Wondering to how to ship electronics? Generally, shipping batteries in consumer products is fine as these have likely passed stringent checks before being installed. If the battery is installed in the device and cannot be removed, like in a brand new smartphone, there must be protection to stop the device from turning on. If the battery is separate from the product but still in the same package, the packaging should cover the terminals and prevent short circuits.
While there are strict guidelines for shipping lithium batteries in Australia, couriers are still able to get these products to your customers. Please note they may be limited to road or rail shipment only for products containing batteries.
Our integrated shipping partners that can help you here include:
To ensure your packaged lithium batteries are safe for delivery, we recommend:
Shipping electronics internationally can often be a headache for retailers. Not all of the regulations for the shipping batteries within a country are the same when it comes to sending them across borders. It’s important that if you’re planning to expand to a new market that you’re familiar with its rules.
You can ship lithium batteries overseas in a number of key instances, but you need to be aware of the strict guidelines especially if you’re shipping dangerous goods by air.
These guidelines specify packaging quantities as well as the recommended state of charge for batteries. The positive side is that the rules are governed by the International Air Transport Association (IATA), so there’s consistency across many couriers.
If you’re just starting to ship lithium batteries overseas, the IATA official guidelines include a helpful flowchart to help you assign UN numbers and package batteries correctly. The International Civil Aviation Organisation is also a valuable authority for overseas shipping guidelines.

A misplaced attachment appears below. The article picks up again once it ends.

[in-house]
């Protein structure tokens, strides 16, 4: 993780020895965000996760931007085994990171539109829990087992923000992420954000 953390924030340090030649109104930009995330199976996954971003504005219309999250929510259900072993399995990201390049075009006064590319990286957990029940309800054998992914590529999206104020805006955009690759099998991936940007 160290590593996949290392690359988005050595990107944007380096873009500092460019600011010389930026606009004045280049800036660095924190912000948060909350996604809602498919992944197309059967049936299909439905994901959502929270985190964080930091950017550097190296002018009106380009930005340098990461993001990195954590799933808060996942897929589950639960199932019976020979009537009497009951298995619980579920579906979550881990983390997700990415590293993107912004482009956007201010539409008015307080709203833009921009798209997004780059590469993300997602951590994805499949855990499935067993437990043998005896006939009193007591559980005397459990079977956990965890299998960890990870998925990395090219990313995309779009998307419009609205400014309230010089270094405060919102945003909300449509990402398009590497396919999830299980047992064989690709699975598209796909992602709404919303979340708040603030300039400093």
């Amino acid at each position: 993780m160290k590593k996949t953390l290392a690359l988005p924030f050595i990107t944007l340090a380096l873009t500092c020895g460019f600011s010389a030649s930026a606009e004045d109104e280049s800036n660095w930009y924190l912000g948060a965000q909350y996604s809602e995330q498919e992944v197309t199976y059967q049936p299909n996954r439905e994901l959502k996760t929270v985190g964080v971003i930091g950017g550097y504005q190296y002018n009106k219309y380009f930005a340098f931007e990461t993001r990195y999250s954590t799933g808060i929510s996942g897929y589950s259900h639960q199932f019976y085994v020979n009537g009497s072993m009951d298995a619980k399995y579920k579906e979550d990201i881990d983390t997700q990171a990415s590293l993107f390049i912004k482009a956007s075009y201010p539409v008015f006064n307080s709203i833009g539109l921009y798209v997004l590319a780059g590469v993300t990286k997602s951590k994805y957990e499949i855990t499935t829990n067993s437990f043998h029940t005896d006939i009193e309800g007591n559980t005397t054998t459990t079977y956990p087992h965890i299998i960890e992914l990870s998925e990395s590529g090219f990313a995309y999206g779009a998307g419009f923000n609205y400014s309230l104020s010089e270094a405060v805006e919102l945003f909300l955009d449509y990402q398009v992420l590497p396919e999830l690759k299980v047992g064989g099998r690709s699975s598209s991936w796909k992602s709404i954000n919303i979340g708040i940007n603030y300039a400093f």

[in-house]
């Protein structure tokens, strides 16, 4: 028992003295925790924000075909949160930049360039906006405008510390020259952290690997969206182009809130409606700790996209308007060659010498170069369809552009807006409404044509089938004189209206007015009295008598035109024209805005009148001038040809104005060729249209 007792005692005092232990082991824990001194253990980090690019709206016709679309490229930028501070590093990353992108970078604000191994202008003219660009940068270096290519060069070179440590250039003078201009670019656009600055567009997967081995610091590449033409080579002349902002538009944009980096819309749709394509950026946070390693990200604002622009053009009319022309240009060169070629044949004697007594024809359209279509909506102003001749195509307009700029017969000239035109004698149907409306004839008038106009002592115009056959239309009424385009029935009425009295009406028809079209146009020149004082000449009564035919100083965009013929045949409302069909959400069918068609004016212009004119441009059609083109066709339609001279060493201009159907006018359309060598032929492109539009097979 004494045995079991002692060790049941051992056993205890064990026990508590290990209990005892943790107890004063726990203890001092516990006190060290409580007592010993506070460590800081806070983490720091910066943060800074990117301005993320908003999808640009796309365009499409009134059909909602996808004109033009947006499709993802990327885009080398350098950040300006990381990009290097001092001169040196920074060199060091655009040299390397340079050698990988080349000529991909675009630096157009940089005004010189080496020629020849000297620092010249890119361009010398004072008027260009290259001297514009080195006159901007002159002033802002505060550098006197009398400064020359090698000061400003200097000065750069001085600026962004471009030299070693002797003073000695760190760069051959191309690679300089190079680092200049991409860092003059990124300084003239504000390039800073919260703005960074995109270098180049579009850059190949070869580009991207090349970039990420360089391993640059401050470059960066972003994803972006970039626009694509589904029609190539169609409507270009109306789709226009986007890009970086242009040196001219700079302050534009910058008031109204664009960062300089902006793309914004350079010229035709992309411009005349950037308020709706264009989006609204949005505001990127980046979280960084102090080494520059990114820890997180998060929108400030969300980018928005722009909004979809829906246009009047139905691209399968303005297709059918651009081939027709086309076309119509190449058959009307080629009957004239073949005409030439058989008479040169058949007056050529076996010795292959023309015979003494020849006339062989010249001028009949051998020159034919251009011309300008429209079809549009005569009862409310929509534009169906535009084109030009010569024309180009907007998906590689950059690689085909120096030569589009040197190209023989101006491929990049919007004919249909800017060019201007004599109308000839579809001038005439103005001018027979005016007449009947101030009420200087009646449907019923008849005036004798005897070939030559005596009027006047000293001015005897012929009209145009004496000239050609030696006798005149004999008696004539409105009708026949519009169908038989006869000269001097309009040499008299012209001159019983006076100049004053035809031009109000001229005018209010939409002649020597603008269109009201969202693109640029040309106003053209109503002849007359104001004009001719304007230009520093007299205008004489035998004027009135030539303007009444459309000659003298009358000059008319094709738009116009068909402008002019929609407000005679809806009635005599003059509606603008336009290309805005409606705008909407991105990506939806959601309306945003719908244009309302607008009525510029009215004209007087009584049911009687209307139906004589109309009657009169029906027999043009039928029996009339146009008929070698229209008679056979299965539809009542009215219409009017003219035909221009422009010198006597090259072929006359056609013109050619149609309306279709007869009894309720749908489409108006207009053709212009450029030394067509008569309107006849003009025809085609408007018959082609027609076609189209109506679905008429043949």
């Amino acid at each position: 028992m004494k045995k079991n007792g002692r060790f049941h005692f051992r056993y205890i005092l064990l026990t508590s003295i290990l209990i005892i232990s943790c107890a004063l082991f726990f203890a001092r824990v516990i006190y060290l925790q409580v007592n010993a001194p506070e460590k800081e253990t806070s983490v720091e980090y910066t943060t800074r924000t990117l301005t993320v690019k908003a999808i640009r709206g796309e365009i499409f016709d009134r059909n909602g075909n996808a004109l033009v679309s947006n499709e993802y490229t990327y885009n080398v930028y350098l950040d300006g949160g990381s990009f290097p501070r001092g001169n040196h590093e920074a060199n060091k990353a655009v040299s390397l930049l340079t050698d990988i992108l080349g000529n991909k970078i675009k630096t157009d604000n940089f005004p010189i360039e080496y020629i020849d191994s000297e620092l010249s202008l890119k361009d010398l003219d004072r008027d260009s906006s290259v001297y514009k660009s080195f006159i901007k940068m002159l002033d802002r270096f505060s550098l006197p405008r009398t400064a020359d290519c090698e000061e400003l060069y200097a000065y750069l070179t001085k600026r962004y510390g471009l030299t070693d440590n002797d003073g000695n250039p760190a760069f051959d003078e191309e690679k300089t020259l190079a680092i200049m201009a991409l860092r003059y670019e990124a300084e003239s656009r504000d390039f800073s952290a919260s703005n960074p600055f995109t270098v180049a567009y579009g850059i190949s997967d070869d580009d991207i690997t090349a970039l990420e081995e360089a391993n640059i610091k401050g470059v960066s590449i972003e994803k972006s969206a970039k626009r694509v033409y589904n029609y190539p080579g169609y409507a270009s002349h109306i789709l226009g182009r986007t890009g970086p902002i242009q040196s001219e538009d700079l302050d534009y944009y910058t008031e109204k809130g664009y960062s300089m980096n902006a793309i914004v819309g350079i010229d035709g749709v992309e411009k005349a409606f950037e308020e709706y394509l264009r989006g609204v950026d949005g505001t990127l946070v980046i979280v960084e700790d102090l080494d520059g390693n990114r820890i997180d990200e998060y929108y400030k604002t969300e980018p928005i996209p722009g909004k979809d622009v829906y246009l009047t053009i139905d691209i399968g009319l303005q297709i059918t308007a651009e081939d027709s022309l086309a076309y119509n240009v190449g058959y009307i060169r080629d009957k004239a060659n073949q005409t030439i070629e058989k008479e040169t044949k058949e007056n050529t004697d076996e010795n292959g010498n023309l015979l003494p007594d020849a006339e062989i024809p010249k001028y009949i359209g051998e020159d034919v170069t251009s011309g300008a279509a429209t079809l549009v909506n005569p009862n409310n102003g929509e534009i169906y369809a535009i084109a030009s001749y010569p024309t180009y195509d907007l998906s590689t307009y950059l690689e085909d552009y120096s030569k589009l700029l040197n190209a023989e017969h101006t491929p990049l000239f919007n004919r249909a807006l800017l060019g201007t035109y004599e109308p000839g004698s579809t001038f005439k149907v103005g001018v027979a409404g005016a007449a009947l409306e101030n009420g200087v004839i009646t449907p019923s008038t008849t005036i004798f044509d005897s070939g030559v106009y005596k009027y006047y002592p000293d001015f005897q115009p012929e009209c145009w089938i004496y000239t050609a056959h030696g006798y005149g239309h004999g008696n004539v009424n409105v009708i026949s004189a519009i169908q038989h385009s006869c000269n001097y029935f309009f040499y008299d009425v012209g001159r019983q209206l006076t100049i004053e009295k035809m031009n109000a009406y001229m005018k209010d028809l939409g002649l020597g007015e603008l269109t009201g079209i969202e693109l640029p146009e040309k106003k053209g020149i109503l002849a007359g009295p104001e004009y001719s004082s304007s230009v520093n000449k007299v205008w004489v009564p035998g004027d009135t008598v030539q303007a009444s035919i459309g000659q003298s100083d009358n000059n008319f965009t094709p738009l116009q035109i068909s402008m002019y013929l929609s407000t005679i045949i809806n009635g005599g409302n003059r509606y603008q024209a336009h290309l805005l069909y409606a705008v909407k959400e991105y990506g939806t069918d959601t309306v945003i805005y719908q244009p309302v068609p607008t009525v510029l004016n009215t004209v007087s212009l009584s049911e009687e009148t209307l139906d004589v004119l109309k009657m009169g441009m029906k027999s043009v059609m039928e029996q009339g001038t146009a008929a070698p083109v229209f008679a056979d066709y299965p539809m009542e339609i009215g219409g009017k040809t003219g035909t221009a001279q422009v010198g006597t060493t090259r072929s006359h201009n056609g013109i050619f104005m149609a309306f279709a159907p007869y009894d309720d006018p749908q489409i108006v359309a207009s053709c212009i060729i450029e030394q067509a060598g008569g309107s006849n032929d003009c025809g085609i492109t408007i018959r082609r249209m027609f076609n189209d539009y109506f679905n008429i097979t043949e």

The guidelines above will dictate your overseas shipping strategy for dangerous goods like lithium batteries. When shipping batteries from Australia to other countries, it’s important to think about:
FedEx, one of our integrated shipping partners, has put together an interactive guide for shipping lithium batteries. The breakdown even includes a list of international ports that accept packages containing lithium batteries to make it even easier.
Why are there so many restrictions for shipping lithium batteries?
The main reason for these restrictions is safety.
Lithium batteries are extremely energy dense and can pose a risk if they’re damaged, improperly packaged or shipped as loose batteries outside of equipment.
The main risk with batteries shipped in these conditions is a fire from short circuiting, which is why there are so many restrictions for shipping lithium batteries by air.
If batteries are contained in equipment, or shipped within the same packaging as their intended equipment, you can ship them fully charged. However, according to the IATA any lithium batteries shipped standalone must be at a state-of-charge of 30% or less.
To get an accurate measure of how much extra it costs to ship lithium batteries, we encourage you to look at the dangerous goods surcharges for your shipping partners. Some will offer a set surcharge by weight, which can help you set fair shipping prices at checkout for your customers.
Your best bet for success with these products is to simplify shipping lithium batteries with Starshipit.
We offer a fully-featured dangerous goods shipping solution that can help you keep on top of the tricky paperwork and get your products safely to your customers.
Some of our key features that can help you ship lithium batteries include:
Book a call with one of our shipping experts today to see how these features (and more) can help you with all your shipping needs.